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Reshafting Irons Help!

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  • bl8d
    replied
    ^^^^ the 755 were highly regarded, and still command a good price for a 15yr old set.
    GolfAvenue has a set that, after taxes and free shipping,will still amount to $300.
    Good Irons never stop working. . The player OTOH.........

    Leave a comment:


  • TommyJ
    replied
    Originally posted by Cdntac View Post
    I'd just be buying new shafts again as opposed to modifying the heads --- because if you did, you'd most likely never be able to sell them again (at least at a respectable price).
    Good point for a set of more current irons, but what can a set of 755 heads be worth? Probably lucky to sell them for $75.

    Leave a comment:


  • TLT Dan
    replied
    More than happy to help out. Just be sure to book it as an appointment to be sure I am here.
    Length and lie should always be a priority.

    Leave a comment:


  • Newclubbuilder
    replied
    Originally posted by TLT Dan View Post
    This is your opportunity to get the lengths right. You don't want your short irons too short nor your long irons too long. Pay attention to this before disassembly to be sure your new build us right.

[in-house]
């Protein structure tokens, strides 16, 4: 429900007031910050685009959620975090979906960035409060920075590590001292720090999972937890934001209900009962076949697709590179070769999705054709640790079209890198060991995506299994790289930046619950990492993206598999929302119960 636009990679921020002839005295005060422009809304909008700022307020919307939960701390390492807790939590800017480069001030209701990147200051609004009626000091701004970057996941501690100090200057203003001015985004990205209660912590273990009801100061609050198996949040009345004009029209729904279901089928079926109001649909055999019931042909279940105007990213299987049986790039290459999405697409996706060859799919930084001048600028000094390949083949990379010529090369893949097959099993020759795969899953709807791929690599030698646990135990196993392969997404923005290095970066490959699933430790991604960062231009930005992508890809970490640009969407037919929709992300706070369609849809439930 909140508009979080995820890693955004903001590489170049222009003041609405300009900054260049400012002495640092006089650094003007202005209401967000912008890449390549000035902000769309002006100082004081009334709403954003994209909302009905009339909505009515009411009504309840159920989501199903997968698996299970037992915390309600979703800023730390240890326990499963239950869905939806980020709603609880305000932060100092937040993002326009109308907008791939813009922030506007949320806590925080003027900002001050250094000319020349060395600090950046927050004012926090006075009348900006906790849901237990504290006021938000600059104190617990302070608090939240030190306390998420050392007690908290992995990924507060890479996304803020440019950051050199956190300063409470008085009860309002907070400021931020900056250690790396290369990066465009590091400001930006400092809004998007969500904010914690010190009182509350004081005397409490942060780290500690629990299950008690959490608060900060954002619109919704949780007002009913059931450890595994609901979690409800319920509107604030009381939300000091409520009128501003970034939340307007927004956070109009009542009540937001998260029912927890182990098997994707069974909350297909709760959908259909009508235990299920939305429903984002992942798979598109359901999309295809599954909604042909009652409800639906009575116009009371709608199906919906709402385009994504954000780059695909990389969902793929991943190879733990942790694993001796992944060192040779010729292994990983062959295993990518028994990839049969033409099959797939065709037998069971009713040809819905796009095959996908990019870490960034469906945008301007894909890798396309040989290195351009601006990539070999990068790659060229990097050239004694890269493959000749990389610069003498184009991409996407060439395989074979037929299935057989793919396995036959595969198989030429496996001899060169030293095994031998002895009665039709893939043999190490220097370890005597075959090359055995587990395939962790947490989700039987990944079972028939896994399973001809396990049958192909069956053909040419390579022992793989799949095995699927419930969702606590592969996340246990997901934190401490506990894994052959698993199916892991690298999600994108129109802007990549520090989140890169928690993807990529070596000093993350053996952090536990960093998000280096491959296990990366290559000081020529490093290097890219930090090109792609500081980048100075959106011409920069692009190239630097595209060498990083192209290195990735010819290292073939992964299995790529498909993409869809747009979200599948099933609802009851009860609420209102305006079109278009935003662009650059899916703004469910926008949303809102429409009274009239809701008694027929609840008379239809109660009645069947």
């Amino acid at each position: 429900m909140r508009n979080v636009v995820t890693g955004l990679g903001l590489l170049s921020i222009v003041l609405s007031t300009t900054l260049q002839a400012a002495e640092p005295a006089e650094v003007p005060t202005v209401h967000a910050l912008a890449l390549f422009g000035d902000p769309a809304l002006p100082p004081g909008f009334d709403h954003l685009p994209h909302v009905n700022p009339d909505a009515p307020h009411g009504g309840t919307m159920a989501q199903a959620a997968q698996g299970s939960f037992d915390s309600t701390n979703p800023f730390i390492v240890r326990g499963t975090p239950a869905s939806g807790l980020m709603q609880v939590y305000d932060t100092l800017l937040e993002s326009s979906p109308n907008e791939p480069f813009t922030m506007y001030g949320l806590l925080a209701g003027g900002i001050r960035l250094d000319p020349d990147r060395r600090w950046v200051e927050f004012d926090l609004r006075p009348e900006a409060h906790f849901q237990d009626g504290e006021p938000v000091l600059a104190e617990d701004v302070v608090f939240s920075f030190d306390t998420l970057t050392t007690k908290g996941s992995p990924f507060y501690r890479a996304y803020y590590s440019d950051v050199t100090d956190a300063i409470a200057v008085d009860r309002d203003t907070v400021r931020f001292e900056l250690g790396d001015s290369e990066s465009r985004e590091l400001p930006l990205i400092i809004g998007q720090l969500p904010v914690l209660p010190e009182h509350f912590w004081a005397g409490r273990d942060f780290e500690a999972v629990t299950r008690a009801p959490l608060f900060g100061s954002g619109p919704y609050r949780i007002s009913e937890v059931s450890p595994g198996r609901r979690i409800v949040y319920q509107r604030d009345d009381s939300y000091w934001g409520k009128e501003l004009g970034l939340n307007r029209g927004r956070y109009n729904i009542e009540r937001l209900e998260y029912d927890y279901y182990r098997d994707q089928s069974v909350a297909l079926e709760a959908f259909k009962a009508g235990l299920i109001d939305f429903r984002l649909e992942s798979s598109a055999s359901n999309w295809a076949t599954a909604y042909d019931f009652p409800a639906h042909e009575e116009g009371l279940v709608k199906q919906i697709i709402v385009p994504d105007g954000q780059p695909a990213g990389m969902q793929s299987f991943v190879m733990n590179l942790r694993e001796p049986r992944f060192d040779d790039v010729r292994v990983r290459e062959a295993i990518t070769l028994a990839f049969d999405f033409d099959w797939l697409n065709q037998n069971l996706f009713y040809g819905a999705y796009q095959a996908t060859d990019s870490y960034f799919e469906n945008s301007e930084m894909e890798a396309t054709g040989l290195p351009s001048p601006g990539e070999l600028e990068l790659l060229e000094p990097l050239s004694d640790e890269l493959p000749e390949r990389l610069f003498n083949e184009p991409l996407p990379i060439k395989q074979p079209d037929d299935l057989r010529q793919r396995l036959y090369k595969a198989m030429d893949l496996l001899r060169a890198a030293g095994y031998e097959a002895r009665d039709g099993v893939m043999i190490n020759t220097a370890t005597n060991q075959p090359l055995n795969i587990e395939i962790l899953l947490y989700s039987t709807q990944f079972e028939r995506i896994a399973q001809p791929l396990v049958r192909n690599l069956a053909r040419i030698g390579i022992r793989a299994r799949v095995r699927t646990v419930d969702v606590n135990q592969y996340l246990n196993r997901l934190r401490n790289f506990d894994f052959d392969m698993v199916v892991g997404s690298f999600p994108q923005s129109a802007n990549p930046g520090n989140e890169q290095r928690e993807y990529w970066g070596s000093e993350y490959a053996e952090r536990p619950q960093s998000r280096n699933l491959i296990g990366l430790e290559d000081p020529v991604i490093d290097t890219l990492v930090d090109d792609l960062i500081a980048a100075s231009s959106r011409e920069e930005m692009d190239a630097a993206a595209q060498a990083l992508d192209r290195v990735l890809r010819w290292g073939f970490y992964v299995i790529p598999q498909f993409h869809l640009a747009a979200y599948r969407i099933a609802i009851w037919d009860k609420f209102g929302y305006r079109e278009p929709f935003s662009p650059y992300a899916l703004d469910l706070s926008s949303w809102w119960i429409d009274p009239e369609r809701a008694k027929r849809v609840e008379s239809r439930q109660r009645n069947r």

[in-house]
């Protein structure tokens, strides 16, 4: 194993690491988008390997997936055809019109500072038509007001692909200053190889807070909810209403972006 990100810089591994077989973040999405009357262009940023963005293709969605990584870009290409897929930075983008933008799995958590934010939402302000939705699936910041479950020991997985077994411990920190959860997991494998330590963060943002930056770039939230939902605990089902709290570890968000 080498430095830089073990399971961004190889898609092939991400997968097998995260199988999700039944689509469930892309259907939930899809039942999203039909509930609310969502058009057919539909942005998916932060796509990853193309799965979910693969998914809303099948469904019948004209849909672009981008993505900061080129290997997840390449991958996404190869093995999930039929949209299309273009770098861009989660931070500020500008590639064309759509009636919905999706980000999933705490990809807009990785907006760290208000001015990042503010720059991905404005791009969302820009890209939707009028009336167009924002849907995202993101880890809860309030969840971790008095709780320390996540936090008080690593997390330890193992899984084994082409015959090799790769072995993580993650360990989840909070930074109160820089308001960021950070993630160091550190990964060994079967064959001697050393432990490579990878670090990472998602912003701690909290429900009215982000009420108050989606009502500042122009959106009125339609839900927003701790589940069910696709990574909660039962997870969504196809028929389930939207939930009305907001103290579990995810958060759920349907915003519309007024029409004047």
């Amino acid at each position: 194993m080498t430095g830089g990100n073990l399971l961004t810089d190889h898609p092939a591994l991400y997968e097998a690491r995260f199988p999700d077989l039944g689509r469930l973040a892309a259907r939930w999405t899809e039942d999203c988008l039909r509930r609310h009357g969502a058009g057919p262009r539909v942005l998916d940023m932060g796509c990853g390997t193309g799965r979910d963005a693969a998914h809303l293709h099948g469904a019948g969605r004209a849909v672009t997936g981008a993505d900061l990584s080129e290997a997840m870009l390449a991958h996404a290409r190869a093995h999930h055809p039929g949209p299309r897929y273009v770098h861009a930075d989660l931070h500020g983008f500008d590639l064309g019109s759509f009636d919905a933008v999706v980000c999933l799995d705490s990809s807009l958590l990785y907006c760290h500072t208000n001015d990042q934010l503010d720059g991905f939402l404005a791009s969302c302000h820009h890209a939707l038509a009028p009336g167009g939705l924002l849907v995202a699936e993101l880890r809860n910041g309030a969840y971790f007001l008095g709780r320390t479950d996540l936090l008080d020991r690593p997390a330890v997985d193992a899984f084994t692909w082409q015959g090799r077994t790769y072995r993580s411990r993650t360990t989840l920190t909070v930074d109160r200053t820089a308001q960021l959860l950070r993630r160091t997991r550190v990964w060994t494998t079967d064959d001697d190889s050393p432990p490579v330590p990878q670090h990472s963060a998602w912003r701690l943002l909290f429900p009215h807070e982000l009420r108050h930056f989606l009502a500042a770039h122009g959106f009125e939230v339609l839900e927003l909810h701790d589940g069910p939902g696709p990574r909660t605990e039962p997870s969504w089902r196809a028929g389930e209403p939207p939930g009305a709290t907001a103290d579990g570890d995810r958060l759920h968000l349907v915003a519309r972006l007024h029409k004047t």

Lie angles are just as important as length and lie go hand in hand.
    Thanks Dan!

    I'll be sure to check. Worst case your close by. I'm in Bowmanville

    Leave a comment:


  • LongLefty
    replied
    Originally posted by Weirfan View Post
    Agree with the above, failure is highly likely with only 1/2 inch of tip insertion, not to mention that the shaft will not play correctly to flex.

    reaming the heads sounds like the correct way to go. A proper reaming bit
    is required and available for purchase at GW.
    https://www.golfworks.com/spiral-flu...mers/p/gw0115/
    Strongly, recommended that you do this with a drill press if possible.

    before you go through this, do some measurements to make sure that the shafts are going to be long enough when fully seated. If they were tip trimmed it is quite possible they could come out shorter than "standard"
    Hahaha nice.

    Leave a comment:


  • TLT Dan
    replied
    This is your opportunity to get the lengths right. You don't want your short irons too short nor your long irons too long. Pay attention to this before disassembly to be sure your new build us right.
    Lie angles are just as important as length and lie go hand in hand.

    Leave a comment:


  • Newclubbuilder
    replied
    All good everyone. Seller refunded my money of the shafts and I went and bought the correct tip OD. Reshafting them next week after my final outdoor round of the year this weekend. Iíll have all winter in the simulator to dial them in. Cheers and thanks for all the help!!